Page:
Uber ban reversed in London, allowing the ride-sharing app to operate
Uber(LONDON) — London’s chief magistrate said Tuesday that Uber was “fit and proper” to operate in the city, allowing the ride sharing company to renew its license.
In statement emailed to ABC News, Tom Elvidge, general manager of Uber in the United Kingdom, said: “We are pleased with today’s decision. We will continue to work with TFL [Transport for London] to address their concerns and earn their trust, while providing the best possible service for our customers.”
Last fall, Uber’s license was not renewed by the municipal regulator Transport for London. The company faced expulsion from one of its largest European markets.
TFL took issue with the way Uber handled criminal offenses committed by its drivers and the manner in which some of their criminal and medical records were presented in order to bypass official checks.
The company has gone to great lengths to make significant changes and acknowledge its mistakes, which appears to have been enough to overturn the TFL decision.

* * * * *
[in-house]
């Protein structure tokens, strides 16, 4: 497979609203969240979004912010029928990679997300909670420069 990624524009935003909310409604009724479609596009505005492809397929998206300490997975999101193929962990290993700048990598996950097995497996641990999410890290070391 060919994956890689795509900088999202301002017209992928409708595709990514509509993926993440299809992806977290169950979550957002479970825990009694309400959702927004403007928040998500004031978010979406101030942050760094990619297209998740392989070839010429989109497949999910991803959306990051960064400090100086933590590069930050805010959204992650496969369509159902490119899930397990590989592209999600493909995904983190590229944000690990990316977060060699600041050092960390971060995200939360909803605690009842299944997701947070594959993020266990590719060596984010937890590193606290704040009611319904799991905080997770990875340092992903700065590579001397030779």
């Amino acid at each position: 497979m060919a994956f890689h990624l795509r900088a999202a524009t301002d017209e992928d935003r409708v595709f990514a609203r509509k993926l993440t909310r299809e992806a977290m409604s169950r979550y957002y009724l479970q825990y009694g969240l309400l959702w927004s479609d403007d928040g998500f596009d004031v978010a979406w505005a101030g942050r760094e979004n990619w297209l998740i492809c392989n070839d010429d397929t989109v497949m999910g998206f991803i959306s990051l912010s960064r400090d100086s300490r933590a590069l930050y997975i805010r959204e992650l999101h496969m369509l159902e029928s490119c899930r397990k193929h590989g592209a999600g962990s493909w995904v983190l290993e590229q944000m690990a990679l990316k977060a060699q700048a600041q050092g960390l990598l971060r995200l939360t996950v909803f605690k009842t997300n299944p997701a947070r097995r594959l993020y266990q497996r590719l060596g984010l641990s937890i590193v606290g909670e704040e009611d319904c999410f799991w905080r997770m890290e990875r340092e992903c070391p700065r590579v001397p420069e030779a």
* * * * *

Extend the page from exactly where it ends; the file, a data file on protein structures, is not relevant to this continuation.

The company said those new changes included:
- A range of free insurance coverage for independent drivers and couriers across Europe, including sickness, injury and maternity and paternity payments.
- Placing limits on drivers’ hours, which Saltzman said was a first in the UK private hire industry.
- New driver advisory groups to formalize how the company listens to and responds to feedback in every city where Uber operates.
- Changes to cross-border driving so that drivers can only use the app in the region where they are licensed.
- 24/7 telephone support for passengers and drivers.
- Proactive reporting of serious incidents to the Metropolitan Police.
- Changes to the Uber app in London to confirm to riders that their Uber London driver has been licensed by TFL.
- The appointment of three independent non-executive directors to the company’s UK boards.
Uber has had problems with its licenses in a number of other British cities, but London is its largest target market in Europe. The license has been granted for a 15-month period with a number of conditions set to follow.
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